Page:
One of the biggest challenges facing contemporary communications consultants is working out which level of advice is most appropriate to your audience.
In the last few months, I’ve learnt that being as literal as possible needs to be my default setting (even though that can be a challenge)
Why? It is the best (and only) way to help people really get it.
Let’s break content planning down and then I’ll take you through the new technique I am using to assist in that education process.
An overview of classic content calendars
>There are numerous views and opinions about how to create and manage content calendars for owned social media channels (especially on Facebook).
I’ve always liked creating them in single week blocks, scheduling about 75% of posts and leaving about 25% to be posted in real-time.
The classic content plan is hosted in an excel spreadsheet with references made to the copy and accompanying asset (link / image / video).
Or, you can use something like a DivvyHQ.com to create and share your content plans.
The problem with classic content calendars
The issue I’ve realised with classic content calendars is that if you are asking someone who is still learning their social media trade to implement them, they will take your advice literally.
This can lead to several problems, which may seem minor, but significantly impact on engagement.
Examples include linking to an image on your Facebook page as opposed to posting it as an actual image which is much more likely to be interacted with.
A new approach
So, instead of starting with content calendars, take one step back and literally outline how to find, optimise and post content relevant to the page in question.
Here are some example using a fictional brand called Hoopin’ (a basketball shoe company).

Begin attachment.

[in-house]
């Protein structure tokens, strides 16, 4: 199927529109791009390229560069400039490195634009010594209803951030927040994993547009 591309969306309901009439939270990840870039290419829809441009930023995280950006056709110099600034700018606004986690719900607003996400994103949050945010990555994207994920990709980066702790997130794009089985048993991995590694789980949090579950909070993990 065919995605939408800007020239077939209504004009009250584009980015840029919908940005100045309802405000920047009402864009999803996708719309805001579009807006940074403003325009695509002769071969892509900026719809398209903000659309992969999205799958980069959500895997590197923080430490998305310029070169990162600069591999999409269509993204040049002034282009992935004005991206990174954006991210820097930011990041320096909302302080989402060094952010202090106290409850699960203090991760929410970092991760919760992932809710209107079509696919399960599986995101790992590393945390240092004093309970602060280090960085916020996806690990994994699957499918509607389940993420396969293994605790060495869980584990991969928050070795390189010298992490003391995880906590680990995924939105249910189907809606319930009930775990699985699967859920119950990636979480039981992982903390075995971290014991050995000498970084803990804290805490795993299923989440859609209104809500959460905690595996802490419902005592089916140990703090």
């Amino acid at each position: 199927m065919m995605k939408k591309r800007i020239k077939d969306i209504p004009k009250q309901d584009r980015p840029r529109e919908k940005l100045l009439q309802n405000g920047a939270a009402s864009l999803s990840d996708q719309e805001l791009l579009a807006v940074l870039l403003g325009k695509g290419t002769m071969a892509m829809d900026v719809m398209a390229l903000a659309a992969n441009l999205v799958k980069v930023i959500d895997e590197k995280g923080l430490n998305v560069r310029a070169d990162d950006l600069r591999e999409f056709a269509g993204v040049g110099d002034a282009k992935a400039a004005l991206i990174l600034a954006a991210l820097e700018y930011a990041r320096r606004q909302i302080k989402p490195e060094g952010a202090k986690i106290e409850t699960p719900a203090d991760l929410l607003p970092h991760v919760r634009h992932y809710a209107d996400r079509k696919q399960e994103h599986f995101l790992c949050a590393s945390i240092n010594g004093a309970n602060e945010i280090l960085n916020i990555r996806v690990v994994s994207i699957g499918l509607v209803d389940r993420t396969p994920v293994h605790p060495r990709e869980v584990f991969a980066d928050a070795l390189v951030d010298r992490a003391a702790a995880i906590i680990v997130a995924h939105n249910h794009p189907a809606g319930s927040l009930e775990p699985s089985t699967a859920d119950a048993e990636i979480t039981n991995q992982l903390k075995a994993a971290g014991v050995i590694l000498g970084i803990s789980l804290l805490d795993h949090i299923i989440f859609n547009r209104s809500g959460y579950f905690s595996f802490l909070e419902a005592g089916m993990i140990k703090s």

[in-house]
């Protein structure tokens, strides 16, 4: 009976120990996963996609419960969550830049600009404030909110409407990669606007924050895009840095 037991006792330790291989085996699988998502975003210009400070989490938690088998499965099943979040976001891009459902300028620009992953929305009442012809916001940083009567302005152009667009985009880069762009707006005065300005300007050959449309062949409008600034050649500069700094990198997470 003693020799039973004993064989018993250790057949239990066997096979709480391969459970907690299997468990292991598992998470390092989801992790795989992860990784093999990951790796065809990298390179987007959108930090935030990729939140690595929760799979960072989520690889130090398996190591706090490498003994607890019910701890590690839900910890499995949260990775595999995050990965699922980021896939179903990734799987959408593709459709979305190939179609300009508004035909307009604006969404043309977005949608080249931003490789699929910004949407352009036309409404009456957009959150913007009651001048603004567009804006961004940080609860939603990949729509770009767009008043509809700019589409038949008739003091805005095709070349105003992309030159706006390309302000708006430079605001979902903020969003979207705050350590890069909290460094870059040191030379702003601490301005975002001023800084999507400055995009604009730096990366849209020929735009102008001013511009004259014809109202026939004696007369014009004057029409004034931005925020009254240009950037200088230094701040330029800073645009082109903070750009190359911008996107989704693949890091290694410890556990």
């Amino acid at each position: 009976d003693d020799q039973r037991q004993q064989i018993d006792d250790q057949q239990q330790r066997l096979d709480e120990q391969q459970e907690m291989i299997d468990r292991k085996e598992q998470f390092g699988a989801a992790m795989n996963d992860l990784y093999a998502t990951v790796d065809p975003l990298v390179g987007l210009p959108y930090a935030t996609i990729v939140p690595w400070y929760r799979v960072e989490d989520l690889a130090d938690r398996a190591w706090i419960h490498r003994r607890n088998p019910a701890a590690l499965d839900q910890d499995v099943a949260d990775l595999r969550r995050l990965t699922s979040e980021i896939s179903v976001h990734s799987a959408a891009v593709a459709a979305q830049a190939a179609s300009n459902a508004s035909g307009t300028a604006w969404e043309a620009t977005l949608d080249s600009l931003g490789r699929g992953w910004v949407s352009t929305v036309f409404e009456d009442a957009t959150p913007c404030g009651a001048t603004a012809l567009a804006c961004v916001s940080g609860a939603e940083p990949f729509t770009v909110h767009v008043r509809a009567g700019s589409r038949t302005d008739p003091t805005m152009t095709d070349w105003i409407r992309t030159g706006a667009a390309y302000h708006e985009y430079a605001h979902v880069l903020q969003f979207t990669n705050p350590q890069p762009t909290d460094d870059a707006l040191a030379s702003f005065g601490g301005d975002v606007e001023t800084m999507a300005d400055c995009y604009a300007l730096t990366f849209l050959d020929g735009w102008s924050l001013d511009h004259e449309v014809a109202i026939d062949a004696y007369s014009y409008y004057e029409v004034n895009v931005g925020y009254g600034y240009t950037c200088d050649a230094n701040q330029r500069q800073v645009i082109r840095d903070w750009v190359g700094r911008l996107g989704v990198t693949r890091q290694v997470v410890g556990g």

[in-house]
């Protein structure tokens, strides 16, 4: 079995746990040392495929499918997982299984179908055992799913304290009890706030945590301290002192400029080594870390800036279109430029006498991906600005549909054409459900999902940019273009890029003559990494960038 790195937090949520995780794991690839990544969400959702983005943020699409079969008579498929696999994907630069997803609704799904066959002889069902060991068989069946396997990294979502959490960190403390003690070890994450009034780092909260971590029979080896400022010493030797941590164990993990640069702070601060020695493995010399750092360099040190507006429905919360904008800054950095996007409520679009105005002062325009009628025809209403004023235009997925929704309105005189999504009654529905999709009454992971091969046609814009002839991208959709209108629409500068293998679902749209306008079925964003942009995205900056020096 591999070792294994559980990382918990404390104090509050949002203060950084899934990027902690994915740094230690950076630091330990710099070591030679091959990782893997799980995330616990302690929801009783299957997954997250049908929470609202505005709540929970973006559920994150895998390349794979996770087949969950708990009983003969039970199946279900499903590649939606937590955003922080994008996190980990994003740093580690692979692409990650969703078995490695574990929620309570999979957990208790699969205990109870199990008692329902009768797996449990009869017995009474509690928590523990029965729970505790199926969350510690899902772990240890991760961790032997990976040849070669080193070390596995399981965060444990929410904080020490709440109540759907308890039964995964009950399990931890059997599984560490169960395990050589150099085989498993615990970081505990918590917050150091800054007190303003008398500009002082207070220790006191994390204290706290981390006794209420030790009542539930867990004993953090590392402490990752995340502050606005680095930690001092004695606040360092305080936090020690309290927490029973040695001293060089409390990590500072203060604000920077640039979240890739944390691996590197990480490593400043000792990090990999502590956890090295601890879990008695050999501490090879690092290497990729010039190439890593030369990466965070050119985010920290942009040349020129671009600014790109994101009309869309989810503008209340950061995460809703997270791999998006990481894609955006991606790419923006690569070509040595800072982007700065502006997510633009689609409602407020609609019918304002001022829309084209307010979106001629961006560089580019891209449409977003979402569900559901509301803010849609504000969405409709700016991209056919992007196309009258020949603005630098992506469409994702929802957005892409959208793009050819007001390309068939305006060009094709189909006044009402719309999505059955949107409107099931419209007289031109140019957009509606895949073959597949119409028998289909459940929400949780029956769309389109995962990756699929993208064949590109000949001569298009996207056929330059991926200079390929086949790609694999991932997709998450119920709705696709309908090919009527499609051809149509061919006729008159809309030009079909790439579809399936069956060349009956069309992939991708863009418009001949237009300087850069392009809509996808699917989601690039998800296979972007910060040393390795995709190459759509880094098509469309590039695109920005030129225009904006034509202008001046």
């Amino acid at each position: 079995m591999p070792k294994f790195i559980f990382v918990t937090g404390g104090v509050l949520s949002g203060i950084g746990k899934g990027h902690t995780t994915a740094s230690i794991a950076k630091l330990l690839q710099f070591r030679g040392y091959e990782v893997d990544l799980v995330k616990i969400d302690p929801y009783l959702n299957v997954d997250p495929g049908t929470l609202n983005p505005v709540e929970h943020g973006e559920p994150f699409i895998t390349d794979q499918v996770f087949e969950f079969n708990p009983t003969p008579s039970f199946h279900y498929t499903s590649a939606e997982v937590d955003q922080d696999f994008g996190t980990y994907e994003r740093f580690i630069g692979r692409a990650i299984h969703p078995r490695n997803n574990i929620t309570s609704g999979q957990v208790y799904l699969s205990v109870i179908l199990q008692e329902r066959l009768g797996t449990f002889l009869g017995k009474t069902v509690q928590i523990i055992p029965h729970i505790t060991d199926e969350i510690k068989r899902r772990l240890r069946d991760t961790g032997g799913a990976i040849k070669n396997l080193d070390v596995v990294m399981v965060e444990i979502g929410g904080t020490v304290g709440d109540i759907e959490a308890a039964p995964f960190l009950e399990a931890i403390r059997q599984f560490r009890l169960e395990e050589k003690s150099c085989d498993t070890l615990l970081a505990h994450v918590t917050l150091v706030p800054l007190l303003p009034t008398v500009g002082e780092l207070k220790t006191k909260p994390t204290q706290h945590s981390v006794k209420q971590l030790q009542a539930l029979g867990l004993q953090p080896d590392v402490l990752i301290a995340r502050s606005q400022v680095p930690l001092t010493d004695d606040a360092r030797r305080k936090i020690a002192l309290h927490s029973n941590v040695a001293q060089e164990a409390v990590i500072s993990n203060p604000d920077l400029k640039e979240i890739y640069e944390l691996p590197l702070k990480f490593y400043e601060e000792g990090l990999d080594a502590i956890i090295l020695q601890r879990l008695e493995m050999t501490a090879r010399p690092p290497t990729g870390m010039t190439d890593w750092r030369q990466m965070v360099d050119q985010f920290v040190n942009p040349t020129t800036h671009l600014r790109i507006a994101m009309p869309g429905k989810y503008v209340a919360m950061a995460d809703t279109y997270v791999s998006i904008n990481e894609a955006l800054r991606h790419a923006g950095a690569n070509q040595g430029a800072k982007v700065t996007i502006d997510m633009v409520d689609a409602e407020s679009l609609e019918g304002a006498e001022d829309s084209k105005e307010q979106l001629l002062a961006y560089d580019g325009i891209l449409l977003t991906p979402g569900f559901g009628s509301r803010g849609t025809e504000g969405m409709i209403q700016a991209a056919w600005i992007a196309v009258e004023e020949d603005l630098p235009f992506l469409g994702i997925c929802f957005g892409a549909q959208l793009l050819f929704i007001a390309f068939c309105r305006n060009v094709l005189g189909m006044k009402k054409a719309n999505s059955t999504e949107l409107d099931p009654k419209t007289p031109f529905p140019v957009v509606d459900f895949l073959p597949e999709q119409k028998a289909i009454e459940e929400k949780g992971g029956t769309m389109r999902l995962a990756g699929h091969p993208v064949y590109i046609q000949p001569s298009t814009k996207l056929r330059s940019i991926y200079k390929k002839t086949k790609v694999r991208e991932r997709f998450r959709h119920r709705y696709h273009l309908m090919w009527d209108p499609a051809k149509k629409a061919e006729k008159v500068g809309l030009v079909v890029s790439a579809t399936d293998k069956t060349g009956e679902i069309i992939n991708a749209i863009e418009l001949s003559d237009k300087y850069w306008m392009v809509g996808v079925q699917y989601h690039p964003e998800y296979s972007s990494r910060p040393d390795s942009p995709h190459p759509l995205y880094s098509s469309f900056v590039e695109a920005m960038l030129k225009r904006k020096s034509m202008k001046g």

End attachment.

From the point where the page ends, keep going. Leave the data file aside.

Hoopin’ – conversation map
So, we want to talk AROUND our brand not ABOUT it to engage as many relevant people as possible.
Consequently, our conversation map may include:
As an authority on basketball shoes, it makes sense that we are an authority and unmatched resource about the sport we produce our products for, basketball.
Hoopin’ – conversation sources
Now that you have your conversations topics and keywords, where will you find content that feeds the passion of your community?
I’ve illustrated an example of some content sources related to Hoopin’ below:
Once you’ve identified these, you might want to set up an Individurls.com account that pulls all of these feeds into the one dashboard.
Hoopin’ – content posting template
Now, let’s literally bring an example post to life.
This might seem an overly laborious process, and for many experienced social media professionals it might even seem blatantly obvious, but giving less experienced people the skills and tools to carry out this activity is terribly important.
Most significantly, it helps establish the right habits from the start and also helps improve content discovery.
And, it makes the end result (the content calendar), a more useful resource.
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